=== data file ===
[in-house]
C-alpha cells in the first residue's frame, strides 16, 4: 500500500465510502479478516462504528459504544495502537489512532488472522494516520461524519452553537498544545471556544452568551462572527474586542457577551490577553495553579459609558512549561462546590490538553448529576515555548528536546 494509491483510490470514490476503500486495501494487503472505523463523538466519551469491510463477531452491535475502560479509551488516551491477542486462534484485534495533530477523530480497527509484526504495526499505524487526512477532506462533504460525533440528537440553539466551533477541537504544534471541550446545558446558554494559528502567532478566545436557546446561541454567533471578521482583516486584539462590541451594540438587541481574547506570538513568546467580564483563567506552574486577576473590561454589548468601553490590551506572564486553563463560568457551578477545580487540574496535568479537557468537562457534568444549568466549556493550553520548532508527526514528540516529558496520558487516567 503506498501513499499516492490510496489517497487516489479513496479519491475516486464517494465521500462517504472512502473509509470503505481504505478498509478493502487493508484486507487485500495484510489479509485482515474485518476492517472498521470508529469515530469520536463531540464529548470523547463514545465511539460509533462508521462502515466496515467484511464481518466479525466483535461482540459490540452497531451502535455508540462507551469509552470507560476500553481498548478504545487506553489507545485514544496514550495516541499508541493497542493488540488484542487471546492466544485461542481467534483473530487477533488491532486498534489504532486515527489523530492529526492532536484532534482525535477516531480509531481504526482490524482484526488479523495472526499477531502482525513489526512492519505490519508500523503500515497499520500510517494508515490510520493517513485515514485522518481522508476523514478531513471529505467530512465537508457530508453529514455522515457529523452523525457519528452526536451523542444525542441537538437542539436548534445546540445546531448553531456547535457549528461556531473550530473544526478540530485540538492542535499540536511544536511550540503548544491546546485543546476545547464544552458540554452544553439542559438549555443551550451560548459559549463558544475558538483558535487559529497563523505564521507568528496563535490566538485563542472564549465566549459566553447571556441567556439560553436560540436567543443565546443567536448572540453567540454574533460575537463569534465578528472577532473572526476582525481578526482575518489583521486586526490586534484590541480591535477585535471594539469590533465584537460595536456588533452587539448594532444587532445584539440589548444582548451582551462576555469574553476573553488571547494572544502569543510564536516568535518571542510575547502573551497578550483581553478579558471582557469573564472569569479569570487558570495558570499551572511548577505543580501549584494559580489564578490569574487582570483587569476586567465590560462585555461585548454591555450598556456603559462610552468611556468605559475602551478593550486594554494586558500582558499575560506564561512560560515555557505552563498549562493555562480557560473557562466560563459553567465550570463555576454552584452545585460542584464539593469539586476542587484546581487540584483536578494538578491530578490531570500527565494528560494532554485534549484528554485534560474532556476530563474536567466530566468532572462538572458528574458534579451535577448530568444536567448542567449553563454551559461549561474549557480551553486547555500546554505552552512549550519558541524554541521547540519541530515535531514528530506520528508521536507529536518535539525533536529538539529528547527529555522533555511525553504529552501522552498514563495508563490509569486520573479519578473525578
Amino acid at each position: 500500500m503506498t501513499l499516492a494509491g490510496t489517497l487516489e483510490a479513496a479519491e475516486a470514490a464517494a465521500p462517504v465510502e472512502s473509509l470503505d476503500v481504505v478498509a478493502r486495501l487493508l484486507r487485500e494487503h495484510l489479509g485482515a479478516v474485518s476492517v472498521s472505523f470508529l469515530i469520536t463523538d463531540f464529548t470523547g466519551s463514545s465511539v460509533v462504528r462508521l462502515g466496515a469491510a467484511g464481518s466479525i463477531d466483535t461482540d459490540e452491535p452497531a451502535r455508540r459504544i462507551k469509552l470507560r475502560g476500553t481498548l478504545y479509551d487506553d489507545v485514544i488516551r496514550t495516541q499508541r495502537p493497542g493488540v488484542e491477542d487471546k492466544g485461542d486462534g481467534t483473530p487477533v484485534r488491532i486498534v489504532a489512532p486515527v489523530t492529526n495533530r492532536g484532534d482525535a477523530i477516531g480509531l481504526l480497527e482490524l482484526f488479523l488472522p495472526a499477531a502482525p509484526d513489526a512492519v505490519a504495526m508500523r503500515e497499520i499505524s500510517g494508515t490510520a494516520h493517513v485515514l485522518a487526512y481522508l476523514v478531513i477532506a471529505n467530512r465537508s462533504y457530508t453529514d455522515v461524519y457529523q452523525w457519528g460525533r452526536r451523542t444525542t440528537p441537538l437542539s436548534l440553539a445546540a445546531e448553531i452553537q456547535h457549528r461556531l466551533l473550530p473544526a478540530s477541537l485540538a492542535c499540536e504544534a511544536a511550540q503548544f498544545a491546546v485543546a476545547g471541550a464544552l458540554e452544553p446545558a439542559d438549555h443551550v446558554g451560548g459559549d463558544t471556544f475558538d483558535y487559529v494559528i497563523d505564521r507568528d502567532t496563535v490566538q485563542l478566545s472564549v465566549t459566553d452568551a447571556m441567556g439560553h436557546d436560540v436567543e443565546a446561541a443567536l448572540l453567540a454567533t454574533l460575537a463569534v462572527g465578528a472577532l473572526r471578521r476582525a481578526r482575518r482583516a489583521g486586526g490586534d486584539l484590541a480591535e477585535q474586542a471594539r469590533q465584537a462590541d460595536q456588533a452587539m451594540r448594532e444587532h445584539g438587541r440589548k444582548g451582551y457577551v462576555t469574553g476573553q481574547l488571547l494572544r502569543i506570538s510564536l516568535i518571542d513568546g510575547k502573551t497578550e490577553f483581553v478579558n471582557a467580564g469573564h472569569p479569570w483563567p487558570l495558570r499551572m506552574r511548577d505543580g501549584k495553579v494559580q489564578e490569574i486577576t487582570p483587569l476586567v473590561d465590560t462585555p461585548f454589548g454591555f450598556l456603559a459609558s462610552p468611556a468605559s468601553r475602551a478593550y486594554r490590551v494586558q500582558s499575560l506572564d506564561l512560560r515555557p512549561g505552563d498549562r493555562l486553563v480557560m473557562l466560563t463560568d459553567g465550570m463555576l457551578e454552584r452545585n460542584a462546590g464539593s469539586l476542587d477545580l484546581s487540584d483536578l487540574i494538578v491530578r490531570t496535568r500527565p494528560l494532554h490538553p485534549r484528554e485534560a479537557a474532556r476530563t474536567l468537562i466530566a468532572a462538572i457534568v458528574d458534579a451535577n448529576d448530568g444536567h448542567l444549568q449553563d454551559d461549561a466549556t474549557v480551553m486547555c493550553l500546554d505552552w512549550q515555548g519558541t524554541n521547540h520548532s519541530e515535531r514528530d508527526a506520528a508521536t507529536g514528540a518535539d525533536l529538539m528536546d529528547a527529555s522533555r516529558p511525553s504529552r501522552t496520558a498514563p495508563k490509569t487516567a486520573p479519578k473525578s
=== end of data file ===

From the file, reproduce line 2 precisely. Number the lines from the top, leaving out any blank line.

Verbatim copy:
C-alpha cells in the first residue's frame, strides 16, 4: 500500500465510502479478516462504528459504544495502537489512532488472522494516520461524519452553537498544545471556544452568551462572527474586542457577551490577553495553579459609558512549561462546590490538553448529576515555548528536546 494509491483510490470514490476503500486495501494487503472505523463523538466519551469491510463477531452491535475502560479509551488516551491477542486462534484485534495533530477523530480497527509484526504495526499505524487526512477532506462533504460525533440528537440553539466551533477541537504544534471541550446545558446558554494559528502567532478566545436557546446561541454567533471578521482583516486584539462590541451594540438587541481574547506570538513568546467580564483563567506552574486577576473590561454589548468601553490590551506572564486553563463560568457551578477545580487540574496535568479537557468537562457534568444549568466549556493550553520548532508527526514528540516529558496520558487516567 503506498501513499499516492490510496489517497487516489479513496479519491475516486464517494465521500462517504472512502473509509470503505481504505478498509478493502487493508484486507487485500495484510489479509485482515474485518476492517472498521470508529469515530469520536463531540464529548470523547463514545465511539460509533462508521462502515466496515467484511464481518466479525466483535461482540459490540452497531451502535455508540462507551469509552470507560476500553481498548478504545487506553489507545485514544496514550495516541499508541493497542493488540488484542487471546492466544485461542481467534483473530487477533488491532486498534489504532486515527489523530492529526492532536484532534482525535477516531480509531481504526482490524482484526488479523495472526499477531502482525513489526512492519505490519508500523503500515497499520500510517494508515490510520493517513485515514485522518481522508476523514478531513471529505467530512465537508457530508453529514455522515457529523452523525457519528452526536451523542444525542441537538437542539436548534445546540445546531448553531456547535457549528461556531473550530473544526478540530485540538492542535499540536511544536511550540503548544491546546485543546476545547464544552458540554452544553439542559438549555443551550451560548459559549463558544475558538483558535487559529497563523505564521507568528496563535490566538485563542472564549465566549459566553447571556441567556439560553436560540436567543443565546443567536448572540453567540454574533460575537463569534465578528472577532473572526476582525481578526482575518489583521486586526490586534484590541480591535477585535471594539469590533465584537460595536456588533452587539448594532444587532445584539440589548444582548451582551462576555469574553476573553488571547494572544502569543510564536516568535518571542510575547502573551497578550483581553478579558471582557469573564472569569479569570487558570495558570499551572511548577505543580501549584494559580489564578490569574487582570483587569476586567465590560462585555461585548454591555450598556456603559462610552468611556468605559475602551478593550486594554494586558500582558499575560506564561512560560515555557505552563498549562493555562480557560473557562466560563459553567465550570463555576454552584452545585460542584464539593469539586476542587484546581487540584483536578494538578491530578490531570500527565494528560494532554485534549484528554485534560474532556476530563474536567466530566468532572462538572458528574458534579451535577448530568444536567448542567449553563454551559461549561474549557480551553486547555500546554505552552512549550519558541524554541521547540519541530515535531514528530506520528508521536507529536518535539525533536529538539529528547527529555522533555511525553504529552501522552498514563495508563490509569486520573479519578473525578